Seeing myself and letting people see me was a very cathartic experience. It is strange that all of us have delusional dreams and grandiose fantasies of being watched like celebrities and rock stars. These are just ways that we compensate for the fear we have of being seen. We suppress one and overcompensate with the other. After those workshops, I have performed in many theaters to a variety of audiences. None of them felt as intimate as the performances in those classrooms. When the light hits your face, you can’t see the audience, but they can watch you. In those classrooms and under the trees, when we performed to the other students of the workshop, I could see their responses to our act reflect in their eyes. Something I will always cherish more than any performance in a theater.


Amanda Palmer talks about this beautifully in her book “The Art of Asking”. In her richly colorful life she has dabbled in a variety of vocations. She has been a rock star, a massage therapist, an ice cream barista, a naming consultant, a playwright, a director, a waitress, a nude model, a stripper and a human statue called “The eight foot Bride”. Reflecting on the difference between being watched as a stripper and seen as a human statue she writes:


“People would look straight into your crotch. But nobody would look you in the eye. And that drove me crazy”


As a statue she stood on milk crates, dressed as a bride wearing a full-length lace veil, a pair of long white gloves and a wig. She would also paint herself white. The white paint on her face was her mask and made it safe for people to see her and not watch her. She says:


“It is an interesting thing, a white-painted face. Its a historically rich signifier, the onion layer of clown-white cream covering the skin like paper-thin mask, a universal invitation from one human being to another that says: Staring at my face and making eye-contact is acceptable and encouraged.”

I think, the costume and paint ensured it was only the eyes that were human about the statue. So people were drawn to look into it. She speaks about all the connections she made with people who just looked at her and didn’t speak a word. So much more intimate than the people who watched her dance naked as a stripper.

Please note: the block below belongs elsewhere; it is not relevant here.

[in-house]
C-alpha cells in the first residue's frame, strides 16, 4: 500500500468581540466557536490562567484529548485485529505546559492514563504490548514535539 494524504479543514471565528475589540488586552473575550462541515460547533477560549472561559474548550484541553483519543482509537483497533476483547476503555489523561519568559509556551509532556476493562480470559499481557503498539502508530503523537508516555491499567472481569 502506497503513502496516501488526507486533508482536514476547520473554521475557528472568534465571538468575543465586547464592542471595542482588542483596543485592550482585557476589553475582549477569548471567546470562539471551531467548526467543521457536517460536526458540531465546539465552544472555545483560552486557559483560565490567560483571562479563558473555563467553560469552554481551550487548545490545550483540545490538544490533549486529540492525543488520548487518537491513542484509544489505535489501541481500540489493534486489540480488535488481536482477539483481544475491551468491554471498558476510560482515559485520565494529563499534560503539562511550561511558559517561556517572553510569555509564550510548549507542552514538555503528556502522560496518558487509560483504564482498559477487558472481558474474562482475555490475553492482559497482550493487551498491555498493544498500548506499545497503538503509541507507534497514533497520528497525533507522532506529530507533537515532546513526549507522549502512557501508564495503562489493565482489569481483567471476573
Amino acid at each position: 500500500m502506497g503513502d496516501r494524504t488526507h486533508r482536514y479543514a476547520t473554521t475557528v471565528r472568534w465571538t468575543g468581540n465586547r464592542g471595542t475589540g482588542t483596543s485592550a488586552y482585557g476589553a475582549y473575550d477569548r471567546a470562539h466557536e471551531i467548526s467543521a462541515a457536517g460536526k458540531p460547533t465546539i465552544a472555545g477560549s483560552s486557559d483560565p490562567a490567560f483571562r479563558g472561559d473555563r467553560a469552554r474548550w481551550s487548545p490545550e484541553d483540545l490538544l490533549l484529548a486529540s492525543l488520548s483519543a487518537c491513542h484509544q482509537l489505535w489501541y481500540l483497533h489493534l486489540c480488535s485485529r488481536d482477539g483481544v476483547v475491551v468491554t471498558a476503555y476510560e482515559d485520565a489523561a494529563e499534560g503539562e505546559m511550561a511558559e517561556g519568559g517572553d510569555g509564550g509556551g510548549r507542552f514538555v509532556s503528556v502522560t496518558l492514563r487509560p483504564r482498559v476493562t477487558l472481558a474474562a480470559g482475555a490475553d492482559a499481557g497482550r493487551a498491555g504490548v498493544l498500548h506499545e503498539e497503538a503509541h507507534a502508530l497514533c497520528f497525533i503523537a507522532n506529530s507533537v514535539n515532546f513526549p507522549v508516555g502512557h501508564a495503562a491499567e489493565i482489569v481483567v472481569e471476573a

Image Courtesy Jason Jenkins

Image Courtesy Jason Jenkins

We feel a lot safer sharing our vulnerability with strangers. We lock our gaze with people in buses and in traffic more often than we do with friends and family. I have had very intimate and deep conversations with strangers on a train or in a pub. Conversations that would take years for me to have with friends. This is why blogs like Humans of New York work so beautifully. People are more inclined to share with a complete stranger and have them see who they really are, than they are with their friends and family.

The need to be seen and connect with another human being is innate. It is also very discomforting. It makes us vulnerable. We surrender to the moment and let the other person in. Two people sharing a moment of symbiotic exchange of attention. Inside that vulnerability is hidden the beautiful gift of human connection. Something we all crave for. Something that being watched by millions will never compensate for. We do ourselves a grave disservice by suppressing this need.

We need a witness to our lives. There’s a billion people on the planet… I mean, what does anyone’s life really mean? But in a marriage, you’re promising to care about everything -the good things, the bad things, the terrible things, the mundane things… all of it, all of the time, every day.
You’re saying ‘Your life will not go unnoticed because I will notice it. Your life will not go un-witnessed because I will be your witness’.” – Shall we Dance

Do yourself a favor today. Go find someone you want to see and be seen by, and sit with them for ten minutes. Switch off your phones and turn off the television. Do not engage in a conversation. Just look into their eyes and let them look into yours. Gently observe anything that comes up. It is the quickest way to heal. If you are too scared to do this with someone else do it with a mirror. See yourself today. You have been watching yourself for too long.